Executive Summary of the FY2020 National Defense Authorization Act:
Congress authorized a new K-12 grant program for DoDEA schools and/or LEAs with a JROTC program, called the World Language Advancement and Readiness Program;
National Flagship Language Initiative (NSEP) receives $6 million plus-up;
Afghan Special Immigrant Visa Program is cleared to provide 4,000 visas for Afghans who worked with the American military to immigrate to the United States;
DoD required to report on “foreign language proficiency readiness”;
Defense Language Improvement Act was not included in the final report;
The World Language Advancement and Readiness Program is outlined in Section 1751, “Support for world language advancement and readiness, ” which states:
"The Director of National Intelligence and the Secretary of Education, may carry out a program under which the Secretary may provide support to eligible entities for the establishment, improvement, or expansion of world language study for elementary school and secondary school students. " Eligibility for the program is limited to 1) local educational agencies that hosts a unit of the Junior Reserve Officers’ Training Corps, and 2) schools operated by the Department of Defense Education Activity. (p. 1659 - 1662)
Sec. 1623. increases the annual funding levels for the National Flagship Language Initiative. This section amends the David L. Boren National Security Education Act of 1991 for FY 2020 by increasing the funding levels from $10m to $16m. Learn more about the Language Flagship on their website.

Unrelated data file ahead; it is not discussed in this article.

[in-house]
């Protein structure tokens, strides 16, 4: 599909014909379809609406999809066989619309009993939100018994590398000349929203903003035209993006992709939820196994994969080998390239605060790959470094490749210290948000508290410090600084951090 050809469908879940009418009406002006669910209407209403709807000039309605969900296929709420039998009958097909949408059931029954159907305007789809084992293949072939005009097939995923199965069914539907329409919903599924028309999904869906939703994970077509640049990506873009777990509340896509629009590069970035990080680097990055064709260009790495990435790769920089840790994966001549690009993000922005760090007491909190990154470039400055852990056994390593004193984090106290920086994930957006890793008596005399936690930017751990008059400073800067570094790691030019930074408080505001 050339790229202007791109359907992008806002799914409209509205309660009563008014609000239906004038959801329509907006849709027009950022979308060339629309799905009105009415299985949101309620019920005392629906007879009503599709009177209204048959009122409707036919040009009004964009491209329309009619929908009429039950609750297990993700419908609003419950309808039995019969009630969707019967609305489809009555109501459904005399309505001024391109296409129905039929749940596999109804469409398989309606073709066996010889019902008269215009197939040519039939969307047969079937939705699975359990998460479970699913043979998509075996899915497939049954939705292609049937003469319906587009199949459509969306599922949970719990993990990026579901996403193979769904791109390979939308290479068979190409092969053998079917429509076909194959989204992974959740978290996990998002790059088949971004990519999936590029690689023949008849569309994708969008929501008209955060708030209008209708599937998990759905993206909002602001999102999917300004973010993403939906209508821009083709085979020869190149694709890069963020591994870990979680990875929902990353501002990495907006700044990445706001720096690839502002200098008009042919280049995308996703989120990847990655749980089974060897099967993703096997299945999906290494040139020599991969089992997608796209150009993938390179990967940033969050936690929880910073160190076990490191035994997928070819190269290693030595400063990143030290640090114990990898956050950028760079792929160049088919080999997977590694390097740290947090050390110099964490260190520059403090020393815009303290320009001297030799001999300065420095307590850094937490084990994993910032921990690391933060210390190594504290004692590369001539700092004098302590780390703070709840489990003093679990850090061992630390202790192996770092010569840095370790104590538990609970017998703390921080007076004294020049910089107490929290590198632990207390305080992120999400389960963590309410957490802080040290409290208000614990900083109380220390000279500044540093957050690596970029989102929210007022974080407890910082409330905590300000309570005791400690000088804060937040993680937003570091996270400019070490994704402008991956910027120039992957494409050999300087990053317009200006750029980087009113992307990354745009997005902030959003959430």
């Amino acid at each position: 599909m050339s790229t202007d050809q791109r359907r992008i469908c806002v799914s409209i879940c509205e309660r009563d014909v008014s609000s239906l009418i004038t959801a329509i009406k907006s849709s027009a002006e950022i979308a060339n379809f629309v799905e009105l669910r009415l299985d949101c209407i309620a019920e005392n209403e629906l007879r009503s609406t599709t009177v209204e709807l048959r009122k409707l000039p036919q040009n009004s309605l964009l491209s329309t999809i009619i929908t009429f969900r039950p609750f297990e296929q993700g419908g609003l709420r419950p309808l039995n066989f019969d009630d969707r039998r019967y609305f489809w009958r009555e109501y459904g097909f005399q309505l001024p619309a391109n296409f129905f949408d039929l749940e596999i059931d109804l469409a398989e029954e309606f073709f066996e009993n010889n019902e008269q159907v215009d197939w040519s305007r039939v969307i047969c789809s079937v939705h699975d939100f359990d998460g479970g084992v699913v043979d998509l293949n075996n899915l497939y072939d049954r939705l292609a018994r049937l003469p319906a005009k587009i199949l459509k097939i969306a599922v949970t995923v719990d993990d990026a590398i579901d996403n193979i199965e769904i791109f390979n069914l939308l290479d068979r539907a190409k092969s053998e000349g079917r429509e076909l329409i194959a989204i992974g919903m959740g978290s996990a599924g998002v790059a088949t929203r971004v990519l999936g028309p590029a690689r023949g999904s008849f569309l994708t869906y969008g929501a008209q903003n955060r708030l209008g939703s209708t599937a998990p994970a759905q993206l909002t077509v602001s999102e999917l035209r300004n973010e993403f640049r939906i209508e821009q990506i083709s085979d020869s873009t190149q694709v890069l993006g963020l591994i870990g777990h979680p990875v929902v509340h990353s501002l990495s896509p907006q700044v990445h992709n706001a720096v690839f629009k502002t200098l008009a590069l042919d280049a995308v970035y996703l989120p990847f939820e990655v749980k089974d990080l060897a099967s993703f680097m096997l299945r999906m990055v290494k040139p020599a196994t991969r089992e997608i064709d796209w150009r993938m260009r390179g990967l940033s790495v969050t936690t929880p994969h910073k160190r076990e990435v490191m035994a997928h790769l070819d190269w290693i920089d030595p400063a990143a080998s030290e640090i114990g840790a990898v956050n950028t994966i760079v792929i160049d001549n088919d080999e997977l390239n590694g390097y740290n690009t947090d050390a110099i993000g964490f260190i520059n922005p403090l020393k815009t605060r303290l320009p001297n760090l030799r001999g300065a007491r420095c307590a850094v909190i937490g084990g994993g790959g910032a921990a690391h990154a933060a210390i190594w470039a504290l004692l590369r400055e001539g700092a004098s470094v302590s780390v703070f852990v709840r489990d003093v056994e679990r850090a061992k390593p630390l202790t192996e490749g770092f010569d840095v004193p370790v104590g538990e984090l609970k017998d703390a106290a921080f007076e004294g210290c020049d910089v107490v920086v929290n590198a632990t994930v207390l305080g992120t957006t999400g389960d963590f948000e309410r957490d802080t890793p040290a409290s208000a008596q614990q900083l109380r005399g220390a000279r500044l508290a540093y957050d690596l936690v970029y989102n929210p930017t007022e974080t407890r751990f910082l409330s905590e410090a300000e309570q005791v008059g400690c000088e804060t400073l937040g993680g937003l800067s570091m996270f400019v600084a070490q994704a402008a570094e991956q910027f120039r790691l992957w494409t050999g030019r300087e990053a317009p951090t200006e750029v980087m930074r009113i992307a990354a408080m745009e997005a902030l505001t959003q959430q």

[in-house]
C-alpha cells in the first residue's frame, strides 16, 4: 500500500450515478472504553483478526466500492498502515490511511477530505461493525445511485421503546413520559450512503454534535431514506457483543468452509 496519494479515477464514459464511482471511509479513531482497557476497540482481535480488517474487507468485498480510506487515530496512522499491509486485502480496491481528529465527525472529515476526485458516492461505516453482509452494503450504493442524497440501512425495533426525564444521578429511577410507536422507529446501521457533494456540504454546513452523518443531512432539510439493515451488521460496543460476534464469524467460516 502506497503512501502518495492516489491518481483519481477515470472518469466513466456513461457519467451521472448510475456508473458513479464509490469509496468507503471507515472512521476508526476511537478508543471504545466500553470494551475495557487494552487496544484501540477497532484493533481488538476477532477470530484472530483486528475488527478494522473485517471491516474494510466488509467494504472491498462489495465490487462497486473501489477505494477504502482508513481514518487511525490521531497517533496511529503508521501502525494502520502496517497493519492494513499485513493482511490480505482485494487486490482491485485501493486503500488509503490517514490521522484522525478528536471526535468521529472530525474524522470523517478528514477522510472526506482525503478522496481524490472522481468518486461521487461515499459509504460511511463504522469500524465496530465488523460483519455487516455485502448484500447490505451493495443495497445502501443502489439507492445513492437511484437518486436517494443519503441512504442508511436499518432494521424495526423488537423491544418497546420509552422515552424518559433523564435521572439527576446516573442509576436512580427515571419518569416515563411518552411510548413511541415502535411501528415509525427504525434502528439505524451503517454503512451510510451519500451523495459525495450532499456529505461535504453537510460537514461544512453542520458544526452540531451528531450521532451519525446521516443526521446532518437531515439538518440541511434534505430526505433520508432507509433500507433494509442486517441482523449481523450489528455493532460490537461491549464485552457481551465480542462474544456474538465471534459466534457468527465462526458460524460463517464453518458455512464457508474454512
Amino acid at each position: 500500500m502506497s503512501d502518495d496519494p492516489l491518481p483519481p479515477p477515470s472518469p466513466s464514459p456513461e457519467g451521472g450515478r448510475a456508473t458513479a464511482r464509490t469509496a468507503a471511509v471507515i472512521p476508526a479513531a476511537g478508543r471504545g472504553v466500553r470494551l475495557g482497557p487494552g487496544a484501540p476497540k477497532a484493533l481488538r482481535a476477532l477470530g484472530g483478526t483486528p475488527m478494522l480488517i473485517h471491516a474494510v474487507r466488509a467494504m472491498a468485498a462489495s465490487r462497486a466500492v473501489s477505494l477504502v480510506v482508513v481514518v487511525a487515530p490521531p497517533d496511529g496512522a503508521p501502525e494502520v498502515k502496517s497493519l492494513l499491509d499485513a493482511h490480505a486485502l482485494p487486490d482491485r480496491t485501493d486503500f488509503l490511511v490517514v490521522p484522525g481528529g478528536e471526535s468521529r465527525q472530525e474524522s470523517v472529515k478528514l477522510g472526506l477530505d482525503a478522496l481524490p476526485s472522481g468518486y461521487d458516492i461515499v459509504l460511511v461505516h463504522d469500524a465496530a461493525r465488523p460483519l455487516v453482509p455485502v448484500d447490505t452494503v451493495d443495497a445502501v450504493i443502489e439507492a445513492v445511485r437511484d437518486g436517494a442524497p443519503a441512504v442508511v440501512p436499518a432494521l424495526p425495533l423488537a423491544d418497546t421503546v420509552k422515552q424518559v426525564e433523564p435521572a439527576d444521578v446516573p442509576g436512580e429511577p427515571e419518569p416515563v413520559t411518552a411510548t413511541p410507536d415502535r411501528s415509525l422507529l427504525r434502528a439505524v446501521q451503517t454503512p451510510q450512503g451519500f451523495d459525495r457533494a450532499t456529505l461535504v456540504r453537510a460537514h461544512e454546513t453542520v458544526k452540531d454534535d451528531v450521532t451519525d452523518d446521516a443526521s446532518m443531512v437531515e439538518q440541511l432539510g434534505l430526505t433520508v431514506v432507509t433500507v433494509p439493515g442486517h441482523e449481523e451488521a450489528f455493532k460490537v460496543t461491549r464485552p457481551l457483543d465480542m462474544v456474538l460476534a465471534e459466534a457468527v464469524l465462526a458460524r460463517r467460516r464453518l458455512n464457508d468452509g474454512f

Sec. 366. requires the Department of Defense to include foreign language proficiency in readiness reporting systems. Specifically, it states that “the Secretary of Defense and Secretary of each military department shall include in the Global Readiness and Force Management Enterprise, for the appropriate billets with relevant foreign language requirements, measures of foreign language proficiency as a mandatory element of unit readiness reporting, to include the Defense Readiness Reporting Systems-Strategic (DRRS-S) and all other subordinate systems that report readiness data.”
Sec. 1219. Modification and extension of the Afghan Special Immigrant Visa Program. The modification add 4,000 visa slots for Afghans who worked with the American military to immigrate to the United States.
The Defense Language Improvement (DLI) Act was not included in the Senate version of the bill. The bipartisan bill would have authorized DLIFLC to confer a Bachelor of Arts degree in a world language upon any graduate who fulfills the degree requirements. Currently, DLIFLC may only award an Associate of Arts degree in world language study. This is not the end of this initiative, however. Due to such a positive response from the defense language community, JNCL-NCLIS will continue to work with the office of Rep. Jimmy Panetta (CA-20) to advance the DLI Act in next year's NDAA.
While Defense Language Training Centers received a $15 million increase for in the defense appropriations, no additional funding increase was included the Defense Language and National Security Education Office (DLNSEO) to provide support for studies related to Chinese language and culture, as was requested in the House version. The Senate version of the bill omitted this provision. (§1099G, p. 2986).
In addition, DLNSEO did not receive the requested language to develop a transition plan for institutions which severed ties with the Confucius Institutes (§1099H of the House NDAA). The conferees note that "they appreciate the Department of Defense's effort to ensure that institutions of higher education, which no longer host a Confucius Institute, may regain eligibility to receive funds from the Department for Chinese language instruction." (sec. 1099H, p. 2986).
Notably, the NDAA Committee Conferees included two members of the America's Languages Caucus:
Congressman Jim Cooper of Tennessee
Congressman Gil Cisneros of California